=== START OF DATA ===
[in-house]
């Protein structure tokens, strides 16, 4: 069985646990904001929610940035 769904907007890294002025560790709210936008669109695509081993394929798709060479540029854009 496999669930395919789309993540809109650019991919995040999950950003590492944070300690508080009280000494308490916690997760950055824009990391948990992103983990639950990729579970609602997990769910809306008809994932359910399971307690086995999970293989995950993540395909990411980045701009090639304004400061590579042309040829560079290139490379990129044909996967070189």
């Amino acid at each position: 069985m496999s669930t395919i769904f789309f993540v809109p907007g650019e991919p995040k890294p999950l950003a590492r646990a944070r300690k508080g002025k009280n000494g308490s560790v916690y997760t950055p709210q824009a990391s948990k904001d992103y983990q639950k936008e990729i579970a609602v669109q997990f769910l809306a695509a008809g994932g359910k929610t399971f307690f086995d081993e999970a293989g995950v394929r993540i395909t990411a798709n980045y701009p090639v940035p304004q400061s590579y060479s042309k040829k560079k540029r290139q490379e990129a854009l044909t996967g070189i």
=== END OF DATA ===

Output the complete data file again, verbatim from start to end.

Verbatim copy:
[in-house]
């Protein structure tokens, strides 16, 4: 069985646990904001929610940035 769904907007890294002025560790709210936008669109695509081993394929798709060479540029854009 496999669930395919789309993540809109650019991919995040999950950003590492944070300690508080009280000494308490916690997760950055824009990391948990992103983990639950990729579970609602997990769910809306008809994932359910399971307690086995999970293989995950993540395909990411980045701009090639304004400061590579042309040829560079290139490379990129044909996967070189």
């Amino acid at each position: 069985m496999s669930t395919i769904f789309f993540v809109p907007g650019e991919p995040k890294p999950l950003a590492r646990a944070r300690k508080g002025k009280n000494g308490s560790v916690y997760t950055p709210q824009a990391s948990k904001d992103y983990q639950k936008e990729i579970a609602v669109q997990f769910l809306a695509a008809g994932g359910k929610t399971f307690f086995d081993e999970a293989g995950v394929r993540i395909t990411a798709n980045y701009p090639v940035p304004q400061s590579y060479s042309k040829k560079k540029r290139q490379e990129a854009l044909t996967g070189i």